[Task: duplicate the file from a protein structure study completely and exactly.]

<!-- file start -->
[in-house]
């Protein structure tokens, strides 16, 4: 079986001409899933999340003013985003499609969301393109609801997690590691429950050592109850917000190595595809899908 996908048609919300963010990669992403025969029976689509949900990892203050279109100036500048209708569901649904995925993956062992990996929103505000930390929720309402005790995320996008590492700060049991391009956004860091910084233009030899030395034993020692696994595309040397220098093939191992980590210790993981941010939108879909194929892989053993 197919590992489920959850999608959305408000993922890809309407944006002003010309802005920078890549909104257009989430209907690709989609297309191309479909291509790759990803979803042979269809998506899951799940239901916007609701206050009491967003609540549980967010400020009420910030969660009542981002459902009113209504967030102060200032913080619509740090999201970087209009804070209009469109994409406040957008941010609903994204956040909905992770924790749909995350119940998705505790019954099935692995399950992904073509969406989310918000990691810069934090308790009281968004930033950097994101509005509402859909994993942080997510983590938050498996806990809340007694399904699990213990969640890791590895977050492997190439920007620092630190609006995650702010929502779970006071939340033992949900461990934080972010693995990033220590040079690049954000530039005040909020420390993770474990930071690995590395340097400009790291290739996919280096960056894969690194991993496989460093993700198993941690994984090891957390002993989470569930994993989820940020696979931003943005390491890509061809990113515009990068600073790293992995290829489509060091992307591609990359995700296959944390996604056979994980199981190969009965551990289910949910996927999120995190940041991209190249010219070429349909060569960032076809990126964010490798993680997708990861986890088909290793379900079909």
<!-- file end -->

[in-house]
């Protein structure tokens, strides 16, 4: 079986001409899933999340003013985003499609969301393109609801997690590691429950050592109850917000190595595809899908 996908048609919300963010990669992403025969029976689509949900990892203050279109100036500048209708569901649904995925993956062992990996929103505000930390929720309402005790995320996008590492700060049991391009956004860091910084233009030899030395034993020692696994595309040397220098093939191992980590210790993981941010939108879909194929892989053993 197919590992489920959850999608959305408000993922890809309407944006002003010309802005920078890549909104257009989430209907690709989609297309191309479909291509790759990803979803042979269809998506899951799940239901916007609701206050009491967003609540549980967010400020009420910030969660009542981002459902009113209504967030102060200032913080619509740090999201970087209009804070209009469109994409406040957008941010609903994204956040909905992770924790749909995350119940998705505790019954099935692995399950992904073509969406989310918000990691810069934090308790009281968004930033950097994101509005509402859909994993942080997510983590938050498996806990809340007694399904699990213990969640890791590895977050492997190439920007620092630190609006995650702010929502779970006071939340033992949900461990934080972010693995990033220590040079690049954000530039005040909020420390993770474990930071690995590395340097400009790291290739996919280096960056894969690194991993496989460093993700198993941690994984090891957390002993989470569930994993989820940020696979931003943005390491890509061809990113515009990068600073790293992995290829489509060091992307591609990359995700296959944390996604056979994980199981190969009965551990289910949910996927999120995190940041991209190249010219070429349909060569960032076809990126964010490798993680997708990861986890088909290793379900079909």